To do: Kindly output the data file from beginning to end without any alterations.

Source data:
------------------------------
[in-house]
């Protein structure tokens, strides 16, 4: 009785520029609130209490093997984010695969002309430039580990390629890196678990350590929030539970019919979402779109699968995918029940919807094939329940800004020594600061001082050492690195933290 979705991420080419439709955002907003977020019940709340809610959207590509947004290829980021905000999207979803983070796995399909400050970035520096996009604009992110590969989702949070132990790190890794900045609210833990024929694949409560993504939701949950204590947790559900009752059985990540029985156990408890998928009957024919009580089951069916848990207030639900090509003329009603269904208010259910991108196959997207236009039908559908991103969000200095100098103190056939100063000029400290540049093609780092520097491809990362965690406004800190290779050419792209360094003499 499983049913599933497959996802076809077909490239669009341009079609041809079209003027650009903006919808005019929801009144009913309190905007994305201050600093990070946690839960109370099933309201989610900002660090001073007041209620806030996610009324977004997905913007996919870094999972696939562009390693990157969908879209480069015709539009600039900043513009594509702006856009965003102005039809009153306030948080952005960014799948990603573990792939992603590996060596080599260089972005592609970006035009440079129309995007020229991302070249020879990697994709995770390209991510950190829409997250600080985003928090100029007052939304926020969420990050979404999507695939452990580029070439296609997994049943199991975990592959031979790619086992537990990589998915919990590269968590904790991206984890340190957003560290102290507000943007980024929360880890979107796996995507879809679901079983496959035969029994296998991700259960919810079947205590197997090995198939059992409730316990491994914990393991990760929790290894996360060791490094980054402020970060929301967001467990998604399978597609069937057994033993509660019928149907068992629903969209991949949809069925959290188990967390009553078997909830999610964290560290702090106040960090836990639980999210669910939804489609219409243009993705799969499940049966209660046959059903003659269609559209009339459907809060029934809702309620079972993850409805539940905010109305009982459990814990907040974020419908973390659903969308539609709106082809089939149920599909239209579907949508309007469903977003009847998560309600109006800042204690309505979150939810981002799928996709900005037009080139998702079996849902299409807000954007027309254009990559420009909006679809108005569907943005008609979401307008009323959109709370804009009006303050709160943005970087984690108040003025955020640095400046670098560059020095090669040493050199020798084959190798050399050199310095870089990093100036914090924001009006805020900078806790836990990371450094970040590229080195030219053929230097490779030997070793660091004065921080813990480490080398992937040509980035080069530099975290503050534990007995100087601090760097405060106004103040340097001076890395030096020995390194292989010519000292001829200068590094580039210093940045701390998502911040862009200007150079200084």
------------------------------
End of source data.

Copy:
[in-house]
């Protein structure tokens, strides 16, 4: 009785520029609130209490093997984010695969002309430039580990390629890196678990350590929030539970019919979402779109699968995918029940919807094939329940800004020594600061001082050492690195933290 979705991420080419439709955002907003977020019940709340809610959207590509947004290829980021905000999207979803983070796995399909400050970035520096996009604009992110590969989702949070132990790190890794900045609210833990024929694949409560993504939701949950204590947790559900009752059985990540029985156990408890998928009957024919009580089951069916848990207030639900090509003329009603269904208010259910991108196959997207236009039908559908991103969000200095100098103190056939100063000029400290540049093609780092520097491809990362965690406004800190290779050419792209360094003499 499983049913599933497959996802076809077909490239669009341009079609041809079209003027650009903006919808005019929801009144009913309190905007994305201050600093990070946690839960109370099933309201989610900002660090001073007041209620806030996610009324977004997905913007996919870094999972696939562009390693990157969908879209480069015709539009600039900043513009594509702006856009965003102005039809009153306030948080952005960014799948990603573990792939992603590996060596080599260089972005592609970006035009440079129309995007020229991302070249020879990697994709995770390209991510950190829409997250600080985003928090100029007052939304926020969420990050979404999507695939452990580029070439296609997994049943199991975990592959031979790619086992537990990589998915919990590269968590904790991206984890340190957003560290102290507000943007980024929360880890979107796996995507879809679901079983496959035969029994296998991700259960919810079947205590197997090995198939059992409730316990491994914990393991990760929790290894996360060791490094980054402020970060929301967001467990998604399978597609069937057994033993509660019928149907068992629903969209991949949809069925959290188990967390009553078997909830999610964290560290702090106040960090836990639980999210669910939804489609219409243009993705799969499940049966209660046959059903003659269609559209009339459907809060029934809702309620079972993850409805539940905010109305009982459990814990907040974020419908973390659903969308539609709106082809089939149920599909239209579907949508309007469903977003009847998560309600109006800042204690309505979150939810981002799928996709900005037009080139998702079996849902299409807000954007027309254009990559420009909006679809108005569907943005008609979401307008009323959109709370804009009006303050709160943005970087984690108040003025955020640095400046670098560059020095090669040493050199020798084959190798050399050199310095870089990093100036914090924001009006805020900078806790836990990371450094970040590229080195030219053929230097490779030997070793660091004065921080813990480490080398992937040509980035080069530099975290503050534990007995100087601090760097405060106004103040340097001076890395030096020995390194292989010519000292001829200068590094580039210093940045701390998502911040862009200007150079200084």